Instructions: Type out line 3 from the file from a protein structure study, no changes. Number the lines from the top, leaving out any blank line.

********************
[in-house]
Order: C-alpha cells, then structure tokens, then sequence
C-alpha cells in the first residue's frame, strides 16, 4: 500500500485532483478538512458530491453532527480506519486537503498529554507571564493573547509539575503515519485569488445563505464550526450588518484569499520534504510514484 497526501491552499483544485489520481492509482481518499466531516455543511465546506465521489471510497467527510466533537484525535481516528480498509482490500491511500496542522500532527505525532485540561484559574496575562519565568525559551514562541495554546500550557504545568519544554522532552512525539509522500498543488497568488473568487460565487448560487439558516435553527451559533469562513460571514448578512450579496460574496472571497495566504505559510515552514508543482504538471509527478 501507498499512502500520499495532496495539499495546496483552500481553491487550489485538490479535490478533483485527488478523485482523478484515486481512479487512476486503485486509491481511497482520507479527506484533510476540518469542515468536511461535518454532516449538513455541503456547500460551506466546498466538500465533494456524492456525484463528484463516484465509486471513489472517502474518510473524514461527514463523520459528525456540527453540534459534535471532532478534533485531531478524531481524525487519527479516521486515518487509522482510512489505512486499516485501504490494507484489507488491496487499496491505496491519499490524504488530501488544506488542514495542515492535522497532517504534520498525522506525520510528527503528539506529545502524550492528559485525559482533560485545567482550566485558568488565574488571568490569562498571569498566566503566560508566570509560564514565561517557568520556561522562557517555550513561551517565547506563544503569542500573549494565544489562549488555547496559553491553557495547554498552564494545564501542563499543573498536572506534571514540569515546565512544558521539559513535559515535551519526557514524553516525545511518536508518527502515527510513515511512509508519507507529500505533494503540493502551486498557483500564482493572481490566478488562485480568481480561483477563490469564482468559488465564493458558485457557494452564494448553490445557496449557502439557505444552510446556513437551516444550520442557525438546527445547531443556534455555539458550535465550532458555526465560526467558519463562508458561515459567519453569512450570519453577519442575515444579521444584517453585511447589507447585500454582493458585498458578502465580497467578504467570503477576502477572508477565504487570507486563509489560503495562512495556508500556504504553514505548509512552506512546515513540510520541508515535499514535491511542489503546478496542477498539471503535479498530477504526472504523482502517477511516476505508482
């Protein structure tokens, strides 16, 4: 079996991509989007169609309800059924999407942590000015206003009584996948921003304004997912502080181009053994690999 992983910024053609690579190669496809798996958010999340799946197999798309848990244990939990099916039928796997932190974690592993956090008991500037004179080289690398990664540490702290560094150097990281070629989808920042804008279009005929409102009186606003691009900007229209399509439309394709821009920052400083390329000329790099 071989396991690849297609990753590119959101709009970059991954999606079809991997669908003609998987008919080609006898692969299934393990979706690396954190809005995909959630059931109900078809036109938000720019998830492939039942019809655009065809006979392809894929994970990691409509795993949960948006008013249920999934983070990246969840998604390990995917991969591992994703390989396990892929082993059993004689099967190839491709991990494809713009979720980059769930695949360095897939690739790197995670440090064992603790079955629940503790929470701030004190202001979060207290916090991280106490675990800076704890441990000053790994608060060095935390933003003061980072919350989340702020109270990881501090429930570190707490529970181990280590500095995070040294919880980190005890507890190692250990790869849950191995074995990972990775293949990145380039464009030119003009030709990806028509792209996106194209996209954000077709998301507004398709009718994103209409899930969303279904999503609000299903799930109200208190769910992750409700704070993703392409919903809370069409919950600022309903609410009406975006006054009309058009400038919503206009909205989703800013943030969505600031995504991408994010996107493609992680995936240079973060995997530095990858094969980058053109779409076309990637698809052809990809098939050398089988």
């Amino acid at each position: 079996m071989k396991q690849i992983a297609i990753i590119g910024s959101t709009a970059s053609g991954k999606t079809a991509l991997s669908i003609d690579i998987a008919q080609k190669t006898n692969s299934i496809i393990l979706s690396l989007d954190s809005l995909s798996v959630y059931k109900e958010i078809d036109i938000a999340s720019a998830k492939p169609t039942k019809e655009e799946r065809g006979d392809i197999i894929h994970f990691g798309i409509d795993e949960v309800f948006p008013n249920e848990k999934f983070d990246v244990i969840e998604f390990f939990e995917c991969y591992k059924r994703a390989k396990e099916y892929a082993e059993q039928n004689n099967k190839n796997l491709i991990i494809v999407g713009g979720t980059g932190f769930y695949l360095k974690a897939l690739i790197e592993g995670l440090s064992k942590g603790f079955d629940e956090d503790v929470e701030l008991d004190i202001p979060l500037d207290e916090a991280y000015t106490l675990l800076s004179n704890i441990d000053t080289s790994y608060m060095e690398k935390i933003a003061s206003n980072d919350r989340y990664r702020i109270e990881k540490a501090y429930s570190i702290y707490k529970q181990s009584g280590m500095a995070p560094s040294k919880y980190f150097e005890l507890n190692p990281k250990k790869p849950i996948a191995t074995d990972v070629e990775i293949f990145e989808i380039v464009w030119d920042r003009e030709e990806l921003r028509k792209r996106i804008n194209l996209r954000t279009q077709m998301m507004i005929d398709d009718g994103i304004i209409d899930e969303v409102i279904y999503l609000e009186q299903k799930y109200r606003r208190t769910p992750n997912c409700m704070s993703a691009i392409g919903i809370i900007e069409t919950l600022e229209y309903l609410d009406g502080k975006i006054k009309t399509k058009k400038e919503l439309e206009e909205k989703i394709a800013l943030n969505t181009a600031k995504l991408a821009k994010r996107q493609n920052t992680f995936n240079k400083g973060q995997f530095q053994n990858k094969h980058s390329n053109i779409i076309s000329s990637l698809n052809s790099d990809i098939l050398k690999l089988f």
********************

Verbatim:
C-alpha cells in the first residue's frame, strides 16, 4: 500500500485532483478538512458530491453532527480506519486537503498529554507571564493573547509539575503515519485569488445563505464550526450588518484569499520534504510514484 497526501491552499483544485489520481492509482481518499466531516455543511465546506465521489471510497467527510466533537484525535481516528480498509482490500491511500496542522500532527505525532485540561484559574496575562519565568525559551514562541495554546500550557504545568519544554522532552512525539509522500498543488497568488473568487460565487448560487439558516435553527451559533469562513460571514448578512450579496460574496472571497495566504505559510515552514508543482504538471509527478 501507498499512502500520499495532496495539499495546496483552500481553491487550489485538490479535490478533483485527488478523485482523478484515486481512479487512476486503485486509491481511497482520507479527506484533510476540518469542515468536511461535518454532516449538513455541503456547500460551506466546498466538500465533494456524492456525484463528484463516484465509486471513489472517502474518510473524514461527514463523520459528525456540527453540534459534535471532532478534533485531531478524531481524525487519527479516521486515518487509522482510512489505512486499516485501504490494507484489507488491496487499496491505496491519499490524504488530501488544506488542514495542515492535522497532517504534520498525522506525520510528527503528539506529545502524550492528559485525559482533560485545567482550566485558568488565574488571568490569562498571569498566566503566560508566570509560564514565561517557568520556561522562557517555550513561551517565547506563544503569542500573549494565544489562549488555547496559553491553557495547554498552564494545564501542563499543573498536572506534571514540569515546565512544558521539559513535559515535551519526557514524553516525545511518536508518527502515527510513515511512509508519507507529500505533494503540493502551486498557483500564482493572481490566478488562485480568481480561483477563490469564482468559488465564493458558485457557494452564494448553490445557496449557502439557505444552510446556513437551516444550520442557525438546527445547531443556534455555539458550535465550532458555526465560526467558519463562508458561515459567519453569512450570519453577519442575515444579521444584517453585511447589507447585500454582493458585498458578502465580497467578504467570503477576502477572508477565504487570507486563509489560503495562512495556508500556504504553514505548509512552506512546515513540510520541508515535499514535491511542489503546478496542477498539471503535479498530477504526472504523482502517477511516476505508482